Becoming a registered intermediary increases the efficiency of certain organizations that file through the Online Filing Centre. This status, which has no associated fee, is granted solely at the discretion of Corporations Canada to organizations that meet the following criteria:
- your organization (for ex., a law firm, accounting firm or corporate service provider) regularly files with Corporations Canada on behalf of multiple corporations, and
- your organization has an established relationship with Corporations Canada.
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Filing on behalf of multiple corporations
If your organization uses the Online Filing Centre on a regular basis to perform various corporate services on behalf of multiple corporations, then you could benefit from becoming a registered intermediary. This status allows you to sign in using your ID number (your username) and key (your password), but it is different from filing with a corporation number and a corporation key.
Differences between the corporation key and the registered intermediary key
A corporation key is similar to a registered intermediary key, in that it is a password that must be entered with a username (in the case of a corporation key, a corporation number) to carry out certain online transactions. However, corporation keys are used by individual corporations submitting documents on their own behalf, while an intermediary key lets you file on behalf of multiple corporations using just one ID number and key, or, in other words, one username and one password.
Benefits of becoming a registered intermediary
Becoming a registered intermediary increases the efficiency of your online filing in many ways.
- Pre-approved schedules: You can have your own customized provisions pre-approved and filed as “schedules” with Corporations Canada. These schedules can then be used for online Canada Business Corporations Act (CBCA) incorporation applications. For more information, see Pre-approval schedules services.
- Numeric name reservation: It is possible to reserve from 5 to 50 numeric names for use in CBCA incorporations, amalgamations or continuances. Note that all numeric names must end with “Canada Inc.”
- Attach documents: As a registered intermediary, you can attach documents, such as letters of authorization, to online submissions.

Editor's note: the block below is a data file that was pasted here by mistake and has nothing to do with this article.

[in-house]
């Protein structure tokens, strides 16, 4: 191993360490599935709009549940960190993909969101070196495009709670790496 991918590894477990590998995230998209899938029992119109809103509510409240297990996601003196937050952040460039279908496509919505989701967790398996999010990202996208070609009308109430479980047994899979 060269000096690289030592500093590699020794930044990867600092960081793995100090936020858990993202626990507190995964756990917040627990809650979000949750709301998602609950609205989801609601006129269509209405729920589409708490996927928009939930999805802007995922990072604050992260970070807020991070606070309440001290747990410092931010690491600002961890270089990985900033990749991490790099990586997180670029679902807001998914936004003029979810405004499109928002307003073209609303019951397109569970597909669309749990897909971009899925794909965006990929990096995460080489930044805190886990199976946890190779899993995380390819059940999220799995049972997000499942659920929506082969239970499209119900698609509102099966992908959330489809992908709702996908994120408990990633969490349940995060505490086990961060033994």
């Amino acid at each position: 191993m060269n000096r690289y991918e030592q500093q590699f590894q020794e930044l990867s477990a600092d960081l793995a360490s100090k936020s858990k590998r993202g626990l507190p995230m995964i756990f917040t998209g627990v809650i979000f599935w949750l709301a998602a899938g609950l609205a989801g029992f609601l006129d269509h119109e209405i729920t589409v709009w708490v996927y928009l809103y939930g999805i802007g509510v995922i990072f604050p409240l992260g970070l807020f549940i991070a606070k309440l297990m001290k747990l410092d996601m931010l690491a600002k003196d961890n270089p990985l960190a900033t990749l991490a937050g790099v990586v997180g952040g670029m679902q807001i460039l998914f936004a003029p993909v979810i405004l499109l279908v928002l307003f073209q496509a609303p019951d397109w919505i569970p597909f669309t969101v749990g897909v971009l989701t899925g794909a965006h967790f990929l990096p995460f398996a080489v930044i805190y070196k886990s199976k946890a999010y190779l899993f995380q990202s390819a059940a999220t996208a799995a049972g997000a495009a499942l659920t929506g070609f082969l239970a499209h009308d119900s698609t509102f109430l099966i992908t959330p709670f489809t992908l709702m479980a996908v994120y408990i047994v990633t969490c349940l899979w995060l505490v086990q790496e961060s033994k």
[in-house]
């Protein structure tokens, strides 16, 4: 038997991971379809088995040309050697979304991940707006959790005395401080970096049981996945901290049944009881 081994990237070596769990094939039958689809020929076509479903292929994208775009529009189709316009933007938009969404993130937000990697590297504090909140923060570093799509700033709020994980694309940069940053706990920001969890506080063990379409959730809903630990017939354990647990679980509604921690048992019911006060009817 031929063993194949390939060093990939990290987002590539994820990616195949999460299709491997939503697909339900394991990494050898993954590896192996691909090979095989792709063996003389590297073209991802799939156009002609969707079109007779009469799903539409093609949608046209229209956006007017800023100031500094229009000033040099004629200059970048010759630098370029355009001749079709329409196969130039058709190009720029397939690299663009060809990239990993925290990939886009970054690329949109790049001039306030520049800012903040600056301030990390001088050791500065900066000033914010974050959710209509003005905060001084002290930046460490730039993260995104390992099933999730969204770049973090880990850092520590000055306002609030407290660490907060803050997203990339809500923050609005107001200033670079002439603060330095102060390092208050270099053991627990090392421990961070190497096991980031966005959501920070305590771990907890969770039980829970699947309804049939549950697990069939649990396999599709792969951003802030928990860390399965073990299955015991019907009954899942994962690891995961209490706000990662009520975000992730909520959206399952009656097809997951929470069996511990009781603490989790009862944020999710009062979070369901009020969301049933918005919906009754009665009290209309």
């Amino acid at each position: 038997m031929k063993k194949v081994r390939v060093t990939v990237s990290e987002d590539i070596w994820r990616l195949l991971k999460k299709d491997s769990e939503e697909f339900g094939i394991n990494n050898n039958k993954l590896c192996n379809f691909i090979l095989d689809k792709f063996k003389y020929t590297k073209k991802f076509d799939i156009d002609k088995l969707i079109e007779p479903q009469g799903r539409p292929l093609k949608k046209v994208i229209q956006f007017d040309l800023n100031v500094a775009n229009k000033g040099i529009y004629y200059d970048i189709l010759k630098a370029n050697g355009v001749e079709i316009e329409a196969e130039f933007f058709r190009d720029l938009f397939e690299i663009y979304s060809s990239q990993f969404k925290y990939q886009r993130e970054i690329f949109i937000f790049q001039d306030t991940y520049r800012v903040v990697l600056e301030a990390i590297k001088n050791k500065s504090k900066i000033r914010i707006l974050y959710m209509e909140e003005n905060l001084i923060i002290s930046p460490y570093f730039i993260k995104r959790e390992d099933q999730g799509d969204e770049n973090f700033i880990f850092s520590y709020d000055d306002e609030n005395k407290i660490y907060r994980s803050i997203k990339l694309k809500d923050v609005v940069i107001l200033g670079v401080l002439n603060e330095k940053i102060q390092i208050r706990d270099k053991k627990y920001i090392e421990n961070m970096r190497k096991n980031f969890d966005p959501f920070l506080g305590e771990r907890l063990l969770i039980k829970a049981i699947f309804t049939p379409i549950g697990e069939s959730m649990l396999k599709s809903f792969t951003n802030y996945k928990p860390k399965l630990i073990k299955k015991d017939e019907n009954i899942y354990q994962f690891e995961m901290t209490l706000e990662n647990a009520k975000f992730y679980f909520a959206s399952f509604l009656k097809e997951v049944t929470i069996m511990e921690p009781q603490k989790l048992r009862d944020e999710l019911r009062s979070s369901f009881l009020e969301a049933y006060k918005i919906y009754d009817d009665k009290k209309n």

- Fast-fill: To increase you online filing efficiency, you can create and store a personalized profile of filers for use in future filings.
- Obtaining multiple keys: When an organization has offices in more than one geographical location, it can establish a unique registered intermediary identity for each of these offices. However, each location will have to apply separately for registered intermediary status, and, if granted, will receive a unique ID number and key.
As a registered intermediary, you are responsible for your registered intermediary key and ID, and for the actions of anyone who uses it. You are also responsible for all information submitted to Corporations Canada using the ID and key, and you must ensure that the information complies with all legal requirements.
Revocation of status
Corporations Canada reserves the right to revoke registered intermediary status at any time. Revocation will be considered in cases where:
- there is reason to doubt the reliability of a registered intermediary
- a complaint is received about a registered intermediary, or
- a registered intermediary key and ID have not been used for a period of 12 months or more.
Becoming a registered intermediary
The first step is to complete and submit a Registered Intermediary Application Form (1.1 MB). Next, print it, scan it and send it as an email attachment to IC.corporationscanada.IC@canada.ca, or fax it to 343-291-3409. Corporations Canada will make every effort to review your application within five business days. After your application for registered intermediary status has been reviewed, Corporations Canada will email an approval or rejection notice to the email address on the application form. If you are approved, Corporations Canada will send an ID number and a registered intermediary key.
When a registered intermediary key is lost, you should contact us. When a new key is issued, the old key is deactivated. To avoid this inconvenience, treat your registered intermediary key with the same care as you would with any other important corporate asset.
If you often use services that require pre-payment, such as obtaining document copies or filing articles, consider obtaining a deposit account for federal corporations.
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